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Title: Influence of vertical steel reinforcement on the behaviour of edge restrained reinforced concrete walls
Author: Shehzad, Muhammad Kashif
ISNI:       0000 0004 7428 1079
Awarding Body: University of Leeds
Current Institution: University of Leeds
Date of Award: 2018
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Freshly cast concrete undergoes volume changes due to thermal and shrinkage mechanisms which can be restrained both internally and externally. Externally applied restraint can be either end, edge or a combination of the two. Tensile stresses are induced as a consequence of restraint of volume changes which often result in cracking particularly during early age. These are ‘through’ cracks and are of particular concern in liquid retaining structures, nuclear containment chambers, tunnels and basements where besides being aesthetically unpleasant, such cracks can also result in water leakage, ingress / discharge of harmful chemicals and corrosion of steel reinforcement. This calls for development of a clear understanding of the mechanism of cracking and the factors involved in restraint formation so that appropriate mitigation measures at the design and construction stage can be taken. Currently available guidance is based on the end restraint cases and has been evolved from experimental and analytical investigations on axially reinforced prisms. In walls and slabs, reinforcement is present in both longitudinal and transverse directions and the influence of transverse reinforcement on cracking has not been analysed and incorporated in existing guidance. Critical review of previous research revealed that cracking behaviour of members subjected to edge restraint is very different from those under end restraint. Therefore, the need to undertake experimental investigation for determining the influence of major influencing factors like vertical steel dowels and members geometry was realized. This research investigates the restraint of imposed strains in edge restrained members and in particular, experimentally illustrates the influence of vertical steel reinforcement between the restrained (wall) and the restraining (base slab) members on the mechanism of restraint development. The investigation constructed real scale reinforced concrete walls onto reinforced concrete bases and also illustrated why previous studies, which have mostly utilized steel members to restrain the imposed strain, are inappropriate for gaining an understanding of edge restraint as they fail to reflect the heat transfer between the wall and the base. Thickness of the tested walls was also varied in the tests to ascertain the influence of relative geometries of the two members on degree of restraint. Results revealed that the restraint significantly increased in the presence of vertical steel reinforcement. They also showed that restraint increases with time due to the steel reinforcement and decreases in its absence. Moreover, in order to ascertain the significance of the transverse reinforcement, tests on reinforced concrete panels were performed. The panels were subjected to direct tension and the results indicate that when transverse reinforcement was present, the cracking load for the tested specimens decreased by 25 – 30 %, whereas the crack widths and number of cracks increased. Due to paucity of time and the resources involved in experimental investigation, finite element analysis has been utilized to study the behaviour of walls subjected to combination of end and edge restraint. Parametric study was carried out to investigate the influence of combined restraint on the number and size of cracks and crack widths. By investigating walls of different aspect ratios, the domination of end restraint in higher parts of the walls having lower aspect ratios was found. Through finite element analysis the significance of correctly incorporating the real time boundary conditions of the restraining base slab was also identified.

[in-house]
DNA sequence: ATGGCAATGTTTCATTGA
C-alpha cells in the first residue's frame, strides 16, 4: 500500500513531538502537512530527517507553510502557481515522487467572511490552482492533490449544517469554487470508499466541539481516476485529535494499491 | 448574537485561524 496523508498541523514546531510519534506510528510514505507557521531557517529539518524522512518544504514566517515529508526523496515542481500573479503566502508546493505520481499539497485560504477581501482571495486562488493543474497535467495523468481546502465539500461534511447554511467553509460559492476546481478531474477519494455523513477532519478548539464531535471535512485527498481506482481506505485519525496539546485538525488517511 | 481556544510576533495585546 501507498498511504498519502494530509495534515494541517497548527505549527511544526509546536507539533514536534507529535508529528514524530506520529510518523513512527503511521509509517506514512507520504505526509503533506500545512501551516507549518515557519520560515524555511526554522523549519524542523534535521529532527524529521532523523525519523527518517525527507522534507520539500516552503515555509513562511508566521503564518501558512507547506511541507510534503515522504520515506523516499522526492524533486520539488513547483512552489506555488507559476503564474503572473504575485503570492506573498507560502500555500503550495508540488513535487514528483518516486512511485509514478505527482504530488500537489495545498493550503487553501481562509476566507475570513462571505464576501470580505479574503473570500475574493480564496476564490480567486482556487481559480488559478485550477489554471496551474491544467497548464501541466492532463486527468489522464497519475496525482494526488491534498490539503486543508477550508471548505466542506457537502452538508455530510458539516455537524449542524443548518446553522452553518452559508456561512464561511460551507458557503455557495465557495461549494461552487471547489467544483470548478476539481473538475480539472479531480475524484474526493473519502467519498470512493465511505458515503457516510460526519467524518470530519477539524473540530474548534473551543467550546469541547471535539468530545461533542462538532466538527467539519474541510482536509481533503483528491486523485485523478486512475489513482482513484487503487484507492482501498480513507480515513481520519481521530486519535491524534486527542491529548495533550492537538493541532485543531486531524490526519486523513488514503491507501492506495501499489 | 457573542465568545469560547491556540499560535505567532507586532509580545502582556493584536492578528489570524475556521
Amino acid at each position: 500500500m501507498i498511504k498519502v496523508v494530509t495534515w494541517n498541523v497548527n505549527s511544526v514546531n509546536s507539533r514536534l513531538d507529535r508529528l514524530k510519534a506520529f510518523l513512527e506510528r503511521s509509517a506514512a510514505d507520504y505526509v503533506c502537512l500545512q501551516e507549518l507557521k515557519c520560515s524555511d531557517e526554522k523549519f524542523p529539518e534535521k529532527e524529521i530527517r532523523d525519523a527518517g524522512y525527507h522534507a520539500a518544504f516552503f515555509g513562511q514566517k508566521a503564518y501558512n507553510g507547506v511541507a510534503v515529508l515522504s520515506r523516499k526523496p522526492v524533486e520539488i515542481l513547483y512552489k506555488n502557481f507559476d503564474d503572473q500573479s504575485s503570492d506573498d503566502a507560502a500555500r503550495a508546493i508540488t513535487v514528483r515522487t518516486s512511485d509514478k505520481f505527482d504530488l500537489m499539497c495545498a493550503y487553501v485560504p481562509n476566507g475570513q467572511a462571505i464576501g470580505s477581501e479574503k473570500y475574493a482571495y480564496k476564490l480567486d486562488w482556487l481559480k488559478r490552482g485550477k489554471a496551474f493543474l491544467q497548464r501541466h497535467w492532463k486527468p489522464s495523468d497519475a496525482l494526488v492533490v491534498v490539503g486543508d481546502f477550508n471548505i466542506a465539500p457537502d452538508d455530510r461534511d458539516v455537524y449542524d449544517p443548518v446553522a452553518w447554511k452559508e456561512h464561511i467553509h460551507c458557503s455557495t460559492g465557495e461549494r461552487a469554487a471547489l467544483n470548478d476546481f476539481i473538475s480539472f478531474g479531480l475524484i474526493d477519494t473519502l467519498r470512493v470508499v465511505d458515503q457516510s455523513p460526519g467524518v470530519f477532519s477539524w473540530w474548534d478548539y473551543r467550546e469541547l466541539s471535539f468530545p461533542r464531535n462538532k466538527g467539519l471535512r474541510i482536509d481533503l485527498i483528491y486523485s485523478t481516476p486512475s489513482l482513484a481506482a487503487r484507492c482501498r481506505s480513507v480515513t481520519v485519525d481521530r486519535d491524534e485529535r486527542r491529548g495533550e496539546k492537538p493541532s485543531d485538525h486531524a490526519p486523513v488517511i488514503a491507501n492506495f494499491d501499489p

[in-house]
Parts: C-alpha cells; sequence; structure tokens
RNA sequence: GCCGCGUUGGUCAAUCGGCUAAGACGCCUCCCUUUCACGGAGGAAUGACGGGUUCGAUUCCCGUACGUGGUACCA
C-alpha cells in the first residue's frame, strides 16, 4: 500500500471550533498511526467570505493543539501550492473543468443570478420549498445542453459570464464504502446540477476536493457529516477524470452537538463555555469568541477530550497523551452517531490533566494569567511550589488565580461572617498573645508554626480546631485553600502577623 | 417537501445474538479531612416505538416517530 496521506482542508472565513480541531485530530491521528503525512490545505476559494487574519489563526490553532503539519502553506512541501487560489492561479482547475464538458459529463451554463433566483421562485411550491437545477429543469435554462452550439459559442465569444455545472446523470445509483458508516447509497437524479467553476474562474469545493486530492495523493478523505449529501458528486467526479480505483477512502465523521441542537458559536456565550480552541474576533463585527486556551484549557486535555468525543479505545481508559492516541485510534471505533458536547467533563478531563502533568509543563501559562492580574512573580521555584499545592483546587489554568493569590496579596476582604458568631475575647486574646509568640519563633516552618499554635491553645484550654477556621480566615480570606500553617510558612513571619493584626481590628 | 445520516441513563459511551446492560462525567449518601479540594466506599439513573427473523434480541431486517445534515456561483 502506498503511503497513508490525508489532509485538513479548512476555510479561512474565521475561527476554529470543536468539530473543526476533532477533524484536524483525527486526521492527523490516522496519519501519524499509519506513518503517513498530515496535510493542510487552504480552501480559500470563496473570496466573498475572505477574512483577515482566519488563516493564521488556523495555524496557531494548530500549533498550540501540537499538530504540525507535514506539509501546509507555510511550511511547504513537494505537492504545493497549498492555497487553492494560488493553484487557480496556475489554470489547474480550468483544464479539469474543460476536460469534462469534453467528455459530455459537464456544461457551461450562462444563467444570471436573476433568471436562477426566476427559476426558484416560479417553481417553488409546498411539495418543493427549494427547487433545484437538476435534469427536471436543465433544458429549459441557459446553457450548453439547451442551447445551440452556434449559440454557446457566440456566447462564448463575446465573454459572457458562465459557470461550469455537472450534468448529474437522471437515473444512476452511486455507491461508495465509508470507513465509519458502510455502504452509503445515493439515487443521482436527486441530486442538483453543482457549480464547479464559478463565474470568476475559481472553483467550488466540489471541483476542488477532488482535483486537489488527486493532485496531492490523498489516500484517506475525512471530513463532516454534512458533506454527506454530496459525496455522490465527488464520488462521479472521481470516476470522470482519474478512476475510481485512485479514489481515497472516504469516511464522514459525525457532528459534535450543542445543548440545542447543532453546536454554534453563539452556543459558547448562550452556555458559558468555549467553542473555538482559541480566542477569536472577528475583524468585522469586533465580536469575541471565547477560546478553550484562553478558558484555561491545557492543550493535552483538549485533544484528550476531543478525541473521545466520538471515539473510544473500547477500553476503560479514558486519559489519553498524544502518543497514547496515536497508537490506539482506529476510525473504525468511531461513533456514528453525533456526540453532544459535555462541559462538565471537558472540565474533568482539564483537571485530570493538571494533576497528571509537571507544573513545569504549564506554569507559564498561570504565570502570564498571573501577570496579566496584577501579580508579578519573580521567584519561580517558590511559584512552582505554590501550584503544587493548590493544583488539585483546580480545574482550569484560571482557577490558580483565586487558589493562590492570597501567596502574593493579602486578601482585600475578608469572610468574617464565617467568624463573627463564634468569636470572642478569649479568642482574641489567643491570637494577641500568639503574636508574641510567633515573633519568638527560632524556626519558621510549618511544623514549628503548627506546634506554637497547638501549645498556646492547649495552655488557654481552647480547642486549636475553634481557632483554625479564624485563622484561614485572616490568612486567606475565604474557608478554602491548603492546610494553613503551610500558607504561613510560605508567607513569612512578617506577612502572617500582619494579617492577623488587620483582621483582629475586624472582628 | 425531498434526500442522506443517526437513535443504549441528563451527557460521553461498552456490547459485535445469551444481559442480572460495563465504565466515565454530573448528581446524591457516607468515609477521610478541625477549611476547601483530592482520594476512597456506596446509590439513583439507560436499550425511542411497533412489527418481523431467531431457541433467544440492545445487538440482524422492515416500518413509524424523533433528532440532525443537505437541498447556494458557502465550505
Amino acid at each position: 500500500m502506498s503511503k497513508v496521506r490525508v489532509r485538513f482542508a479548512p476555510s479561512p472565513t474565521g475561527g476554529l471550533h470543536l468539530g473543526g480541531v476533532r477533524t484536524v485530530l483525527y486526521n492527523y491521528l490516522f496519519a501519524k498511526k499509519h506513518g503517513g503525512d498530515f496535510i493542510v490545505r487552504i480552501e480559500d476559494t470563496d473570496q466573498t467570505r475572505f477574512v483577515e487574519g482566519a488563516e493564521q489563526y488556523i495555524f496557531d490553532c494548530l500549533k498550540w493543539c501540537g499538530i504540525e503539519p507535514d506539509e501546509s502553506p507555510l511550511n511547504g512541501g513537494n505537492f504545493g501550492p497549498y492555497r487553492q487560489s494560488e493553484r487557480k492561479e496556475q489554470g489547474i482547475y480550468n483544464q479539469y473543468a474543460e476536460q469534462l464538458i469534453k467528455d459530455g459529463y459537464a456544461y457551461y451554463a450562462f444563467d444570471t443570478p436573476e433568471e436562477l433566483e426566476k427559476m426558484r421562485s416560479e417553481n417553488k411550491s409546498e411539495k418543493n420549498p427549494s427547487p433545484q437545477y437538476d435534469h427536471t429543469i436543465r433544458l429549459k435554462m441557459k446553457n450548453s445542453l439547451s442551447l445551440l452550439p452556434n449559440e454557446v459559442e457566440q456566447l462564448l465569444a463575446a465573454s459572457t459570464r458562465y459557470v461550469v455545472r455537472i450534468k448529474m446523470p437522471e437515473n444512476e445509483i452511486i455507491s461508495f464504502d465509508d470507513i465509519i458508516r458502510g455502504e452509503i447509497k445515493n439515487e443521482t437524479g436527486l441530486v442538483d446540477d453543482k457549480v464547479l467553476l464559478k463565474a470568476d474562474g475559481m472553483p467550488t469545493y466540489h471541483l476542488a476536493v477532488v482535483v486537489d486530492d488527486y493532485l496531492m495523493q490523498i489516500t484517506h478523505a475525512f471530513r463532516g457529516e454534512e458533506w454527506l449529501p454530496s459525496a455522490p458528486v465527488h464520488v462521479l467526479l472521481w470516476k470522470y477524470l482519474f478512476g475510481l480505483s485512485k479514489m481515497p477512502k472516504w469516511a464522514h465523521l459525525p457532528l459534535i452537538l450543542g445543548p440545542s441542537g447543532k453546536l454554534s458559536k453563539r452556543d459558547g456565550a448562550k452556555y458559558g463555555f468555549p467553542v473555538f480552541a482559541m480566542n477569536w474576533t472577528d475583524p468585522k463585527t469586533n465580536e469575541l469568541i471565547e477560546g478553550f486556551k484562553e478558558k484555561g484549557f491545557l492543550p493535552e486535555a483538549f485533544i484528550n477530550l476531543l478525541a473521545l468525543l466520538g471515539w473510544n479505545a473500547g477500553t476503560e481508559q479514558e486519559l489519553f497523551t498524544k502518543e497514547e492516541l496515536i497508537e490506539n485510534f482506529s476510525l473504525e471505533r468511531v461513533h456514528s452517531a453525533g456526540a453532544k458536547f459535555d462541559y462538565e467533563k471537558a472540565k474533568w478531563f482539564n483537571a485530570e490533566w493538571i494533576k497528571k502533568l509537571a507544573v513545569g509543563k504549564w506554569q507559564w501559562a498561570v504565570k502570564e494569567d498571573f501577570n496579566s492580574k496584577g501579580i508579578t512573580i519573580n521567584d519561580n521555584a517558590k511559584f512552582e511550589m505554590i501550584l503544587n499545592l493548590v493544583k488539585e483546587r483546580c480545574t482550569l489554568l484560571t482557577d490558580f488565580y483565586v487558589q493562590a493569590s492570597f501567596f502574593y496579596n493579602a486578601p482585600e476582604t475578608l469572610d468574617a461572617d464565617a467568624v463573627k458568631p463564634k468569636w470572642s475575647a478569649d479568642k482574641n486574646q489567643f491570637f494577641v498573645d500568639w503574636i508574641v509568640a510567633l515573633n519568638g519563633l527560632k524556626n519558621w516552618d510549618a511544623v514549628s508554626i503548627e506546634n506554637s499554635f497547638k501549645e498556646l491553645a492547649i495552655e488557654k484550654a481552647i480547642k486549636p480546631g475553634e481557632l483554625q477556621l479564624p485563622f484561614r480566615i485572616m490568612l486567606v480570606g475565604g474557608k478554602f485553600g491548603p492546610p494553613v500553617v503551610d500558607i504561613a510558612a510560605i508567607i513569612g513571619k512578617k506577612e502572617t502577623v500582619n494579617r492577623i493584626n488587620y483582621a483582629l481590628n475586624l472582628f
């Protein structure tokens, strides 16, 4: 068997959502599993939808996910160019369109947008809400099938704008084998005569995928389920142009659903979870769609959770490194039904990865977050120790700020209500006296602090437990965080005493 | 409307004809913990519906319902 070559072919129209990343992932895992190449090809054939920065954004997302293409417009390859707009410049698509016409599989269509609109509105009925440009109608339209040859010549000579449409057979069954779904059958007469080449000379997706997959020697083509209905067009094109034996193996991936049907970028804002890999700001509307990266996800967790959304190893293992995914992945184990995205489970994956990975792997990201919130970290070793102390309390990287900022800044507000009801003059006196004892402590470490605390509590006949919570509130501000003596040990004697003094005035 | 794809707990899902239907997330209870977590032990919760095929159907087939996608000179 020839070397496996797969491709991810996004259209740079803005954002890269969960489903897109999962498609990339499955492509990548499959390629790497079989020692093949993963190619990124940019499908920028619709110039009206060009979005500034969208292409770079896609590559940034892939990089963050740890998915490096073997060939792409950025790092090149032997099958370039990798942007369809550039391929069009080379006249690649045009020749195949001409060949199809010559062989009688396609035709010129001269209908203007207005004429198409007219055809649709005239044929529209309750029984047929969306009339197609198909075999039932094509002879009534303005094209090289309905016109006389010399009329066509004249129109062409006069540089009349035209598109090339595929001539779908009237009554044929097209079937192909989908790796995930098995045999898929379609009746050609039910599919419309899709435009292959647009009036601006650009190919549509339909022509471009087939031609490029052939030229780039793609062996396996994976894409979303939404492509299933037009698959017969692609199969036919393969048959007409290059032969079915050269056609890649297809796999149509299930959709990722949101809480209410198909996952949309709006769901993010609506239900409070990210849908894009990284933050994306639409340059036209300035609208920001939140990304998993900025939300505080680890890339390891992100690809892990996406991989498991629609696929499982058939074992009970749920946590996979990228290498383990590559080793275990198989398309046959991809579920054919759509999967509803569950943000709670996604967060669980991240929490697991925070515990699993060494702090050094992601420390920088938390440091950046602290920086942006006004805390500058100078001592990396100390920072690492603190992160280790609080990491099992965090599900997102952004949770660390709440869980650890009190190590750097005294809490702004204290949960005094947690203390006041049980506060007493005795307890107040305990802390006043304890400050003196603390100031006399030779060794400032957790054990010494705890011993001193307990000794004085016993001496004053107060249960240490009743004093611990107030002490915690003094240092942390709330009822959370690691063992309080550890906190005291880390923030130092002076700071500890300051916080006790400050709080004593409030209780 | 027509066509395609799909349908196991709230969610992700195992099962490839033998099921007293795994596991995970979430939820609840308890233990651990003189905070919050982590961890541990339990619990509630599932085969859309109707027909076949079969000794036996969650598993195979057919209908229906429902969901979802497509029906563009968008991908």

Supervisor: Forth, John Paul ; Garcia-Taengua, Emilio ; Nikitas, Nikolaos Sponsor: Not available
Qualification Name: Thesis (Ph.D.) Qualification Level: Doctoral
EThOS ID:  DOI: Not available